The Mystery of the Lost Pages Of H. G. Wells
“A lot of things to know even if there were some credible theories to invent a device to transport me back into the distant past, perhaps to the birth of philosophy when it was discussed over a feast of wild fowl, grapes, wine and cheese, assuming I could eat the sustenance safely without getting sick and dying in the past unless I brought the right curative. Its also conceivable that transporting nineteenth century bacteria with me would expose them and I could effectively destroy the past, present and future or any hope that my work will ever be published.”
These words are among torn pages recently discovered in an old trunk found in a London flea market and identified as the lost pages of H. G. Wells early work, Experiment in Autobiography, where he ponders some of the less technical aspects of time travel before writing his classic work, The Time Machine first published in 1895. “Going back in time would involve much more than mastering physics. There would need to be considerable knowledge of the social structures, dress codes, and be linguistically fluent in ancient languages in order to appear contemporary to all those alert philosophers who viewed the study of the unknown with suspicion.”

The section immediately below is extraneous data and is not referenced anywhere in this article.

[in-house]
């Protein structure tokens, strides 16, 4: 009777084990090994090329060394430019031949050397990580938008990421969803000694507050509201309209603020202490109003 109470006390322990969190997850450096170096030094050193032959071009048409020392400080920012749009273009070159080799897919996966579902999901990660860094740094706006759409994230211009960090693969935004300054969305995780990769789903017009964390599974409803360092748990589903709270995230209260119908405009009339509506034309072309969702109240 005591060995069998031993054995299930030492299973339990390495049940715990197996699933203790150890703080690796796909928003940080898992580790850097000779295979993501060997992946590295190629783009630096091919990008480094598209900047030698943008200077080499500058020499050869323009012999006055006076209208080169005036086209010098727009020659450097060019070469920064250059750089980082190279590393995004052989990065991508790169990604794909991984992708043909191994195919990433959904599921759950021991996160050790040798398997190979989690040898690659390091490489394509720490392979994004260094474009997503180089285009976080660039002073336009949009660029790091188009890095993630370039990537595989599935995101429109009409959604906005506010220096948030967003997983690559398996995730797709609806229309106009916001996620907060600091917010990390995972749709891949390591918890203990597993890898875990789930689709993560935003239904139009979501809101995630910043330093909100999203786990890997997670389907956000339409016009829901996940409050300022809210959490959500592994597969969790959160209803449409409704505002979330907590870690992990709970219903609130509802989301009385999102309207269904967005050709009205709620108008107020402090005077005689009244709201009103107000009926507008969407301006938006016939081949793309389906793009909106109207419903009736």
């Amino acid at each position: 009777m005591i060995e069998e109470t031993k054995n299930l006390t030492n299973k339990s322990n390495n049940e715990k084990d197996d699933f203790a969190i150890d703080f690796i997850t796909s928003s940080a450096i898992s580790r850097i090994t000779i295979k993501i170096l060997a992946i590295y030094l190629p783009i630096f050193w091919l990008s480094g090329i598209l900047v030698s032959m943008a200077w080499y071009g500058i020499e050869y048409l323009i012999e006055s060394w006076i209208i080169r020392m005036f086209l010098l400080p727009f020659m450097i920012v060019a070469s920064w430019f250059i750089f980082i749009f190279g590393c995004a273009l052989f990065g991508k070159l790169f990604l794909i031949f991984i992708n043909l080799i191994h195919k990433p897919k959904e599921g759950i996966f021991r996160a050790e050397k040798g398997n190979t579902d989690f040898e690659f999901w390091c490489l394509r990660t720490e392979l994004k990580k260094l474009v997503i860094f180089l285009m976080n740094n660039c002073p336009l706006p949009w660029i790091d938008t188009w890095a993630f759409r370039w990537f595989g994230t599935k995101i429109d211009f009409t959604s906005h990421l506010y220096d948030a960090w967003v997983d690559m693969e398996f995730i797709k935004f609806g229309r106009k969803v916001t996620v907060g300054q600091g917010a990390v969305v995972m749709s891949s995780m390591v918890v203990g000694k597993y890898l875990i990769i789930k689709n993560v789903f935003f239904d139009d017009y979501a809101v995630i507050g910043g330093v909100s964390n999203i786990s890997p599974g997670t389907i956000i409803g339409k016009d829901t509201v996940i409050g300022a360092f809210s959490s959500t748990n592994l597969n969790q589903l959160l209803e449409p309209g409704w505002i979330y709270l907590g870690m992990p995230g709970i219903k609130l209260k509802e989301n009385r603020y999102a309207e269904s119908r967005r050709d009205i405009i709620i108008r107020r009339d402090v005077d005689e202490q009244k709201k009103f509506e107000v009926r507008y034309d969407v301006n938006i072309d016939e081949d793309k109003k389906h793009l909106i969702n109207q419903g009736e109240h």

A task of immense proportions he considered on pages now brown and cracked from exposure to moisture and time, “I began to be consumed by time travel, I accept its conceivability, and although not possible now I shall be prepared for the time when it is, by unleashing the imagination to explore the possibilities. Discovering the truth of history for my own sake, introspective perhaps, but also a basis for a story creating a collective fantasy to aspire to.” Interesting words from an author uncomfortable with the time in which he was born.
Realistically, the invention of a time machine would effectively make anyone who used the device an applied anthropologist. Subjecting the traveler to a culture they are not prepared to join even with diligent research since all we know about the ancient world is from tools, text and art. Although these may reveal many things, there is nothing about a smooth transition or how to blend in and survive if it were possible to physically transport to a particular era. Many would not survive the trip, getting caught up in its dramatic events such as politics or war, unable to retain temporal distinction. Those that did survive would not be guaranteed a successful second trip, since each journey would involve unique circumstances requiring adaptation.
One reasonable observation about time travel can be made with relative certainty: If going into the future is the unknown, then traveling into the past is going into the unknown of the imperfectly known.